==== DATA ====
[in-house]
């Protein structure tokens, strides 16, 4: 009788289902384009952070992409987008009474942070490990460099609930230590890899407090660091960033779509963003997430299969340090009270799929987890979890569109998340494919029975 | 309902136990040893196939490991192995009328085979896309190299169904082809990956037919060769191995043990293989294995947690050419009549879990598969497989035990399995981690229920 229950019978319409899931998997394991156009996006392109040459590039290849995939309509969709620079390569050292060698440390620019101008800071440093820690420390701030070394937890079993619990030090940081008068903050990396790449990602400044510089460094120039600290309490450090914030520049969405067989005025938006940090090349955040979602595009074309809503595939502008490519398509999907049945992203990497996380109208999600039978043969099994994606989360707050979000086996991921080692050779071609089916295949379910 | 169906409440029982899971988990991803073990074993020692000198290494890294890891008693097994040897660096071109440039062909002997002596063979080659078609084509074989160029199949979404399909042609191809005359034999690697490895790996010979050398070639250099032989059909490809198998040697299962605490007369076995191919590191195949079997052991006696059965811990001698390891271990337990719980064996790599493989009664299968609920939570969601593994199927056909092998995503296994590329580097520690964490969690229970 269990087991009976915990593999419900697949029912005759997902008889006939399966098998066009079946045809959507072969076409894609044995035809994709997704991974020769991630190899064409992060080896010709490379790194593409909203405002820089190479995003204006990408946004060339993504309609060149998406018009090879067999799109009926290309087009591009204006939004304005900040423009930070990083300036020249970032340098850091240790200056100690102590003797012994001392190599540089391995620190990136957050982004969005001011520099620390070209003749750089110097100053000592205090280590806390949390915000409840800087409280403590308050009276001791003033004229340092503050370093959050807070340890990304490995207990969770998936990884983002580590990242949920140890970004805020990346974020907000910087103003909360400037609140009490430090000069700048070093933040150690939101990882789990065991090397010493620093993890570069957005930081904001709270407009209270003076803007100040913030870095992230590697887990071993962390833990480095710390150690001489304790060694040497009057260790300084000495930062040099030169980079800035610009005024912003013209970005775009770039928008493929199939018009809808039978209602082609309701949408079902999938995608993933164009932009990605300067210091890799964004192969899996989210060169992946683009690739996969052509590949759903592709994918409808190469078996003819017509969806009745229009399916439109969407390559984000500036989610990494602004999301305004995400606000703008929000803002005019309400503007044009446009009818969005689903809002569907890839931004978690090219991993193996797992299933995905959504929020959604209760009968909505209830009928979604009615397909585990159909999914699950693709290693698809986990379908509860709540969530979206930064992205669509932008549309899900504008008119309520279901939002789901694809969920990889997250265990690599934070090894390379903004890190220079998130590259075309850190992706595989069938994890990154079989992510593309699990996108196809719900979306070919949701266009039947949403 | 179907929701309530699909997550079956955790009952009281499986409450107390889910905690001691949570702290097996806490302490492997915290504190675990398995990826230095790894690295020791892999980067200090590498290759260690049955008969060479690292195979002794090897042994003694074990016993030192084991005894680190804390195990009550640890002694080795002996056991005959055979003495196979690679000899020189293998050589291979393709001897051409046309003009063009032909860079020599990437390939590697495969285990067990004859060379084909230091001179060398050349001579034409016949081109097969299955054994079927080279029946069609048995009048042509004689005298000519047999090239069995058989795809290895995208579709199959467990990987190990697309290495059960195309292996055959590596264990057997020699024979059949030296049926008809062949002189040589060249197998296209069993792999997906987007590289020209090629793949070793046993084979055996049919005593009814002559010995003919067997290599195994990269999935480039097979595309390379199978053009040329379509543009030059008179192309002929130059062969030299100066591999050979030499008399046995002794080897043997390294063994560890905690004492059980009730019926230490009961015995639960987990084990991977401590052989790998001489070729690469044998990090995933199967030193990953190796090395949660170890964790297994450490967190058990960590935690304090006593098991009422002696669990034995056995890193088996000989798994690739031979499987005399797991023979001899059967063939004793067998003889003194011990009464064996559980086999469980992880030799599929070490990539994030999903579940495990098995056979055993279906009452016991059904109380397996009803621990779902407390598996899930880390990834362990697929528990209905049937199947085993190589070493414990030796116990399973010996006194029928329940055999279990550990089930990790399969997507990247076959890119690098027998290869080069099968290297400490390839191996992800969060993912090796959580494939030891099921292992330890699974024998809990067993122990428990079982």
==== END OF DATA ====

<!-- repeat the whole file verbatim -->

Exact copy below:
[in-house]
């Protein structure tokens, strides 16, 4: 009788289902384009952070992409987008009474942070490990460099609930230590890899407090660091960033779509963003997430299969340090009270799929987890979890569109998340494919029975 | 309902136990040893196939490991192995009328085979896309190299169904082809990956037919060769191995043990293989294995947690050419009549879990598969497989035990399995981690229920 229950019978319409899931998997394991156009996006392109040459590039290849995939309509969709620079390569050292060698440390620019101008800071440093820690420390701030070394937890079993619990030090940081008068903050990396790449990602400044510089460094120039600290309490450090914030520049969405067989005025938006940090090349955040979602595009074309809503595939502008490519398509999907049945992203990497996380109208999600039978043969099994994606989360707050979000086996991921080692050779071609089916295949379910 | 169906409440029982899971988990991803073990074993020692000198290494890294890891008693097994040897660096071109440039062909002997002596063979080659078609084509074989160029199949979404399909042609191809005359034999690697490895790996010979050398070639250099032989059909490809198998040697299962605490007369076995191919590191195949079997052991006696059965811990001698390891271990337990719980064996790599493989009664299968609920939570969601593994199927056909092998995503296994590329580097520690964490969690229970 269990087991009976915990593999419900697949029912005759997902008889006939399966098998066009079946045809959507072969076409894609044995035809994709997704991974020769991630190899064409992060080896010709490379790194593409909203405002820089190479995003204006990408946004060339993504309609060149998406018009090879067999799109009926290309087009591009204006939004304005900040423009930070990083300036020249970032340098850091240790200056100690102590003797012994001392190599540089391995620190990136957050982004969005001011520099620390070209003749750089110097100053000592205090280590806390949390915000409840800087409280403590308050009276001791003033004229340092503050370093959050807070340890990304490995207990969770998936990884983002580590990242949920140890970004805020990346974020907000910087103003909360400037609140009490430090000069700048070093933040150690939101990882789990065991090397010493620093993890570069957005930081904001709270407009209270003076803007100040913030870095992230590697887990071993962390833990480095710390150690001489304790060694040497009057260790300084000495930062040099030169980079800035610009005024912003013209970005775009770039928008493929199939018009809808039978209602082609309701949408079902999938995608993933164009932009990605300067210091890799964004192969899996989210060169992946683009690739996969052509590949759903592709994918409808190469078996003819017509969806009745229009399916439109969407390559984000500036989610990494602004999301305004995400606000703008929000803002005019309400503007044009446009009818969005689903809002569907890839931004978690090219991993193996797992299933995905959504929020959604209760009968909505209830009928979604009615397909585990159909999914699950693709290693698809986990379908509860709540969530979206930064992205669509932008549309899900504008008119309520279901939002789901694809969920990889997250265990690599934070090894390379903004890190220079998130590259075309850190992706595989069938994890990154079989992510593309699990996108196809719900979306070919949701266009039947949403 | 179907929701309530699909997550079956955790009952009281499986409450107390889910905690001691949570702290097996806490302490492997915290504190675990398995990826230095790894690295020791892999980067200090590498290759260690049955008969060479690292195979002794090897042994003694074990016993030192084991005894680190804390195990009550640890002694080795002996056991005959055979003495196979690679000899020189293998050589291979393709001897051409046309003009063009032909860079020599990437390939590697495969285990067990004859060379084909230091001179060398050349001579034409016949081109097969299955054994079927080279029946069609048995009048042509004689005298000519047999090239069995058989795809290895995208579709199959467990990987190990697309290495059960195309292996055959590596264990057997020699024979059949030296049926008809062949002189040589060249197998296209069993792999997906987007590289020209090629793949070793046993084979055996049919005593009814002559010995003919067997290599195994990269999935480039097979595309390379199978053009040329379509543009030059008179192309002929130059062969030299100066591999050979030499008399046995002794080897043997390294063994560890905690004492059980009730019926230490009961015995639960987990084990991977401590052989790998001489070729690469044998990090995933199967030193990953190796090395949660170890964790297994450490967190058990960590935690304090006593098991009422002696669990034995056995890193088996000989798994690739031979499987005399797991023979001899059967063939004793067998003889003194011990009464064996559980086999469980992880030799599929070490990539994030999903579940495990098995056979055993279906009452016991059904109380397996009803621990779902407390598996899930880390990834362990697929528990209905049937199947085993190589070493414990030796116990399973010996006194029928329940055999279990550990089930990790399969997507990247076959890119690098027998290869080069099968290297400490390839191996992800969060993912090796959580494939030891099921292992330890699974024998809990067993122990428990079982």